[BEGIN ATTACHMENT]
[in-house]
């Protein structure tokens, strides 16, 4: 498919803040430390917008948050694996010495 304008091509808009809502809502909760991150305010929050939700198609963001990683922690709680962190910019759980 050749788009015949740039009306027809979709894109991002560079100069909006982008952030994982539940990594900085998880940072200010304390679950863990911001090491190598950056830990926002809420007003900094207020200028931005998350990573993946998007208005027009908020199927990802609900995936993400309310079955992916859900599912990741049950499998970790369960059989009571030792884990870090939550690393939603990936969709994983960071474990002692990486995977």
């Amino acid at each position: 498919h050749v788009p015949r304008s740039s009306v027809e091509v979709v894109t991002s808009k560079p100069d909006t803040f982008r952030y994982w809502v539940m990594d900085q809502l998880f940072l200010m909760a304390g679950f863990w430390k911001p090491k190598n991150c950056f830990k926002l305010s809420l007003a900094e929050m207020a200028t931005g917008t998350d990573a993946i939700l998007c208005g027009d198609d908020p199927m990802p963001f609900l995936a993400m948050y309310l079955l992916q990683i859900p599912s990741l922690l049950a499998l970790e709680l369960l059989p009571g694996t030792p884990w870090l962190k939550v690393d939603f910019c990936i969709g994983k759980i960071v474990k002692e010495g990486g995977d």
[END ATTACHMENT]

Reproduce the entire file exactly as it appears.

[in-house]
């Protein structure tokens, strides 16, 4: 498919803040430390917008948050694996010495 304008091509808009809502809502909760991150305010929050939700198609963001990683922690709680962190910019759980 050749788009015949740039009306027809979709894109991002560079100069909006982008952030994982539940990594900085998880940072200010304390679950863990911001090491190598950056830990926002809420007003900094207020200028931005998350990573993946998007208005027009908020199927990802609900995936993400309310079955992916859900599912990741049950499998970790369960059989009571030792884990870090939550690393939603990936969709994983960071474990002692990486995977």
């Amino acid at each position: 498919h050749v788009p015949r304008s740039s009306v027809e091509v979709v894109t991002s808009k560079p100069d909006t803040f982008r952030y994982w809502v539940m990594d900085q809502l998880f940072l200010m909760a304390g679950f863990w430390k911001p090491k190598n991150c950056f830990k926002l305010s809420l007003a900094e929050m207020a200028t931005g917008t998350d990573a993946i939700l998007c208005g027009d198609d908020p199927m990802p963001f609900l995936a993400m948050y309310l079955l992916q990683i859900p599912s990741l922690l049950a499998l970790e709680l369960l059989p009571g694996t030792p884990w870090l962190k939550v690393d939603f910019c990936i969709g994983k759980i960071v474990k002692e010495g990486g995977d």